Ukraine, Syria and Vladimir Putin’s dictators
To understand why President Obama’s Syria policy has failed so badly, look no further than the brutal regime crackdown on political protesters in Ukraine, writes syndicated columnist Trudy Rubin.
To understand why President Obama’s Syria policy has failed so badly, look no further than the brutal regime crackdown on political protesters in Ukraine.
The link is Vladimir Putin.
U.S. officials foolishly banked on the Russian leader to squeeze Syria’s dictator into a political compromise at Geneva peace talks. But Putin — who prides himself on displays of bare-chested machismo — disdains political compromise. He prefers strongmen, whether in Syria, Ukraine or elsewhere, and will back Bashar al-Assad, no matter his war crimes.
Similarly, Putin encouraged Ukraine’s president, Viktor Yanukovych, to unleash carnage on civilian protesters this week. By so doing, he has sent a message the Obama administration can’t ignore as it tries to find a new strategy for Syria: Putin plays hardball. He will only temper his support for dictatorial allies if he’s made to believe the cost is too high.
Putin’s modus operandi is clear in Ukraine. The current crisis began when the Ukrainian government seemed poised to sign an association agreement with the European Union in November. The accord appealed to citizens who hoped tighter ties to Europe would put brakes on a corrupt, nearly bankrupt government that was rushing toward dictatorial rule.
Putin, however, has dreams of creating a Eurasian Union, a vast political and economic bloc that relinks former Soviet states — including Ukraine. He offered Yanukovych a $15 billion bailout and cheap gas in return for spurning the EU offer. That sparked peaceful protests in Kiev calling for Yanukovych’s resignation and early elections.
The Ukrainian leader promised not to use force against demonstrators, but shifted gears after meeting with Putin in Sochi. On Monday, Russia gave Ukraine a $2 billion down payment, and Putin conversed by phone with Yanukovych. The next day came the crackdown.
Yanukovych appears to be going for “the full Assad” says the Brookings Institution’s Fiona Hill, co-author of “Mr. Putin: Operative in the Kremlin.” “The idea was to have no compromise, even though there could have been a way out with the demonstrators.” A team of Russian “crowd control” experts was said to be aiding the Ukrainian Interior Ministry.
Russian government spokesmen are demonizing the Ukrainian opposition with the same language they applied to once-peaceful Syrian demonstrators, calling them “extremists” and “terrorists.” They also insist that the protesters are tools of the West.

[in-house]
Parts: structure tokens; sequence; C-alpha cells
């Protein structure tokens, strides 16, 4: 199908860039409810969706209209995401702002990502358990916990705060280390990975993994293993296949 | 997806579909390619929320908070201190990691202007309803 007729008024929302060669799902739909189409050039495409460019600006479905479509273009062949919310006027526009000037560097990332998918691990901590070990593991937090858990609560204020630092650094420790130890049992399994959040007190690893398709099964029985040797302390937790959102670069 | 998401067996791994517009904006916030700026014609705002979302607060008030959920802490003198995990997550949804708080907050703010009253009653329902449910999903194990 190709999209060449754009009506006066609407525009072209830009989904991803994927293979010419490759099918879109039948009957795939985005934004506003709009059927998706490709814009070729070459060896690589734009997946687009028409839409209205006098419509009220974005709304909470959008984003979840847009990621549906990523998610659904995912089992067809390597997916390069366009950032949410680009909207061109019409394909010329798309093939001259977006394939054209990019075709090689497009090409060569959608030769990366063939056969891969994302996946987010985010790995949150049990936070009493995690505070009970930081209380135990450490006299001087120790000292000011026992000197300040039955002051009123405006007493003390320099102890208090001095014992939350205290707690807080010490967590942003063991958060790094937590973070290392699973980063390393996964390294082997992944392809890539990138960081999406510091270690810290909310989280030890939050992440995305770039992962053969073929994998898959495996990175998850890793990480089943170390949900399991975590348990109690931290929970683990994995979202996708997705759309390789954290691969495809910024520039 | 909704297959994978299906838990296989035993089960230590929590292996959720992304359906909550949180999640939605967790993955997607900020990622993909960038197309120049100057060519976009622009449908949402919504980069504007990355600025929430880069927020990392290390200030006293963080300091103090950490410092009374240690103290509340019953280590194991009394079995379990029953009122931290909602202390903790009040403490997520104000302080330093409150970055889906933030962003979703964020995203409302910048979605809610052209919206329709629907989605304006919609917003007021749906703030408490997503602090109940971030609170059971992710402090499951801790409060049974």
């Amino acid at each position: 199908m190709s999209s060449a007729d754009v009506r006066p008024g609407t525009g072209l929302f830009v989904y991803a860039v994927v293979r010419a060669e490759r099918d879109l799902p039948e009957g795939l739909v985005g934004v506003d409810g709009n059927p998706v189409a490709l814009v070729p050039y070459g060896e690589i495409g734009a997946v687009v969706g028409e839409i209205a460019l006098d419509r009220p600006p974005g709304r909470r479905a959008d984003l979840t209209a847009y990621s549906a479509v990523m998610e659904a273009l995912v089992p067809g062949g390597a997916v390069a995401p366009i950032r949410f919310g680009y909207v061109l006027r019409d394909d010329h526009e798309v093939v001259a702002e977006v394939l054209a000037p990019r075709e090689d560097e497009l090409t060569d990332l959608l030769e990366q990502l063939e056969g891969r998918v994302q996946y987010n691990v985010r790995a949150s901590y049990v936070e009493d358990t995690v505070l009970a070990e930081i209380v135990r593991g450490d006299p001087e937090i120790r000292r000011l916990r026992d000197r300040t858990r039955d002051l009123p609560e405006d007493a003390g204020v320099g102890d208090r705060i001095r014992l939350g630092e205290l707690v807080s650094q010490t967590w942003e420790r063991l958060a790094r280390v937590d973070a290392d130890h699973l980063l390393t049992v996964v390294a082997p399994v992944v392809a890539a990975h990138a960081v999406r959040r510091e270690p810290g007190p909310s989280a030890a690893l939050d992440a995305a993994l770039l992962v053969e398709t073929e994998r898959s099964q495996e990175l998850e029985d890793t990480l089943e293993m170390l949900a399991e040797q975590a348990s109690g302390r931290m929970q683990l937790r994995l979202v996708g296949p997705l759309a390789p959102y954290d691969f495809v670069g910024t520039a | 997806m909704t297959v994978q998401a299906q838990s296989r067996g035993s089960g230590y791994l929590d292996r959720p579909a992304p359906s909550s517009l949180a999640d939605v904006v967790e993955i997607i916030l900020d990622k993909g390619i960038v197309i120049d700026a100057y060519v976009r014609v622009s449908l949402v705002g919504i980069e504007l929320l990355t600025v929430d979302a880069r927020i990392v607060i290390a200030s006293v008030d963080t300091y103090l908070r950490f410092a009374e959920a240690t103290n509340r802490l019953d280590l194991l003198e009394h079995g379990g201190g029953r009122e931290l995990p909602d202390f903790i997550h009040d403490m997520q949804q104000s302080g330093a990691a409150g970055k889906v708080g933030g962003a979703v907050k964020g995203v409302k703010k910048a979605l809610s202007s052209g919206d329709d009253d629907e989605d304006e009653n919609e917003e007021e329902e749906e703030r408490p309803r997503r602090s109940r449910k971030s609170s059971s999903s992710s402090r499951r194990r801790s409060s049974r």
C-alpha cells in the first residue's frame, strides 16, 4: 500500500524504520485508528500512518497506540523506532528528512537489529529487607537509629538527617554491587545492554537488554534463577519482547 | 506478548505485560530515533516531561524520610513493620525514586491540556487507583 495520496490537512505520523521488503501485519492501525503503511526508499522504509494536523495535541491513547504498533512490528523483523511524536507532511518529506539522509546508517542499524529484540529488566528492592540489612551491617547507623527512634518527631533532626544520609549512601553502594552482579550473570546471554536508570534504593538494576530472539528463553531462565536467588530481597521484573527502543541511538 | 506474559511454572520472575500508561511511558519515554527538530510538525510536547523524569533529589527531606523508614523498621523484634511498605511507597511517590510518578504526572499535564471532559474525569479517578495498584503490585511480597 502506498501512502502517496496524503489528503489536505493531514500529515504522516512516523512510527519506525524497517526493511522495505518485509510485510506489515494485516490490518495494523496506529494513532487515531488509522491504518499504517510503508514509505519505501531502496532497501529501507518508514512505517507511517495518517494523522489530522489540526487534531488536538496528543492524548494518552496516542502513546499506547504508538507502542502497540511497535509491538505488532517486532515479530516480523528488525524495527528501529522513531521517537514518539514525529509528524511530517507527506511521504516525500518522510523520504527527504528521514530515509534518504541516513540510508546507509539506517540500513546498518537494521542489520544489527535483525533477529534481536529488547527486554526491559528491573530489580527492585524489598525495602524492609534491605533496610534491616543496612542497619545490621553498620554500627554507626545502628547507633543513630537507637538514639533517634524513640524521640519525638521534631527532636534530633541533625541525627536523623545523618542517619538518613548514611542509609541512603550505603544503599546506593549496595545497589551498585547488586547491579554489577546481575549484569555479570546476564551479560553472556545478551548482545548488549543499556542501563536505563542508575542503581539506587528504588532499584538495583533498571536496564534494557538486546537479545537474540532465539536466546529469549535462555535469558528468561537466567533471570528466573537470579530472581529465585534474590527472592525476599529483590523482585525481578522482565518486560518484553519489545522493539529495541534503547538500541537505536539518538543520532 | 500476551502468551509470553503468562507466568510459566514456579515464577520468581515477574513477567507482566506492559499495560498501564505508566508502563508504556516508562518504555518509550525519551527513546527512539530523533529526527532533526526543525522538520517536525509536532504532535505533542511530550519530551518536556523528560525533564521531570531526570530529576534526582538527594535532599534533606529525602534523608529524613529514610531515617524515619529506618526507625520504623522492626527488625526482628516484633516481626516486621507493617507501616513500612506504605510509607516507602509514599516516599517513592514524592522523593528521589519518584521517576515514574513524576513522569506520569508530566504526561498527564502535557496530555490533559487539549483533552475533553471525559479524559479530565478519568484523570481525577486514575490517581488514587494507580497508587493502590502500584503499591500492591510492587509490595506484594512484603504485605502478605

But Ukraine is not Syria: Despite Putin’s blessings, Yanukovych can’t drop barrel bombs on Kiev. Even though Yanukovych reached a compromise with opposition leaders Friday, he risks driving Ukraine toward civil war, as protesters from the pro-Europe west and center of the country resist efforts to draw it back into Moscow’s grasp.
Indeed, says Adrian Karatnycky, a Ukraine expert and senior fellow at the Atlantic Council, there are still ways to pressure Putin into recognizing the risks of backing Yanukovych. Prime among them: If the EU (with strong U.S. support) finally approves targeted sanctions against Ukrainian officials and its so-called oligarchs, superrich businessmen who still support the regime. Deprived of assets abroad, and visas to Europe and America, these key players might turn against their president.
Fear of offending Putin has previously inhibited EU officials from imposing such sanctions, which might have prevented the current tragedy in Kiev. But the Russian leader’s open disdain for Europe may finally have goaded them to act.
Meantime, says Karatnycky, harsher crackdowns will only accelerate protests around the country; the safety of pipelines carrying Russian gas to Europe could be at risk. Ukraine could soon become a drain on Russian resources. Putin’s dream of economic integration with Ukraine could “go by the boards, if Kiev becomes a quasi-Beirut.” As the costs of his neo-imperialism rise, Putin might consider an alternative candidate to lead Ukraine.
Forcing Putin to consider a compromise in Syria will be much harder after the administration’s feckless policy of the past three years.
When he was Senate Foreign Relations Committee chairman, John Kerry understood what was needed. “Assad won’t (change) unless the on-the-ground calculations change,” he said in May 2012. In other words: Neither Assad nor his Russian backers will bargain at the negotiating table unless they fear he might lose on the battlefield.
But the White House has refused for two years to provide military aid to vetted and moderate rebels, even as Islamist groups flourished with aid from private Arab sources. Meantime Putin (and Iran) shoveled funds, guns and manpower to Assad, who is winning on the ground.
As Obama reconsiders whether to help vetted Syrian rebels, he should recognize the lesson from Kiev:
The only way to dissuade Putin from backing dictators, whether in Syria or Ukraine, is to make the cost higher than he is willing to bear.
© 2014, The Philadelphia Inquirer
Trudy Rubin is a columnist and editorial-board member for The Philadelphia Inquirer. Email: firstname.lastname@example.org